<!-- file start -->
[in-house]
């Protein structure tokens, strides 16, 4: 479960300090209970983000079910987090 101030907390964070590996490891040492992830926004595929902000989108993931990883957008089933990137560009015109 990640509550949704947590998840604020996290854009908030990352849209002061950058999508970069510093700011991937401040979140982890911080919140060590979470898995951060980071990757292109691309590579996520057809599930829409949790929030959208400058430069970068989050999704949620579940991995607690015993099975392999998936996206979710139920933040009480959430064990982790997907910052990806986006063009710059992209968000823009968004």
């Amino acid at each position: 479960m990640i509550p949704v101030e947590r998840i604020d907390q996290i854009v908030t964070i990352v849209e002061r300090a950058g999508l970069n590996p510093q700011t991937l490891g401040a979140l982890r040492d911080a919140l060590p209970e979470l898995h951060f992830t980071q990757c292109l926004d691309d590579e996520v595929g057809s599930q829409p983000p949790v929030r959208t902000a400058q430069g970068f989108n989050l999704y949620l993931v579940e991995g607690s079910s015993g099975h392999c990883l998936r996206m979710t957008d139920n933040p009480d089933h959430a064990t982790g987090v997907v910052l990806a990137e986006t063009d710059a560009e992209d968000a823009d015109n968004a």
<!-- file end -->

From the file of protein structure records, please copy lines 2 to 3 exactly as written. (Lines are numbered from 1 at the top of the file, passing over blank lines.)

């Protein structure tokens, strides 16, 4: 479960300090209970983000079910987090 101030907390964070590996490891040492992830926004595929902000989108993931990883957008089933990137560009015109 990640509550949704947590998840604020996290854009908030990352849209002061950058999508970069510093700011991937401040979140982890911080919140060590979470898995951060980071990757292109691309590579996520057809599930829409949790929030959208400058430069970068989050999704949620579940991995607690015993099975392999998936996206979710139920933040009480959430064990982790997907910052990806986006063009710059992209968000823009968004």
């Amino acid at each position: 479960m990640i509550p949704v101030e947590r998840i604020d907390q996290i854009v908030t964070i990352v849209e002061r300090a950058g999508l970069n590996p510093q700011t991937l490891g401040a979140l982890r040492d911080a919140l060590p209970e979470l898995h951060f992830t980071q990757c292109l926004d691309d590579e996520v595929g057809s599930q829409p983000p949790v929030r959208t902000a400058q430069g970068f989108n989050l999704y949620l993931v579940e991995g607690s079910s015993g099975h392999c990883l998936r996206m979710t957008d139920n933040p009480d089933h959430a064990t982790g987090v997907v910052l990806a990137e986006t063009d710059a560009e992209d968000a823009d015109n968004a």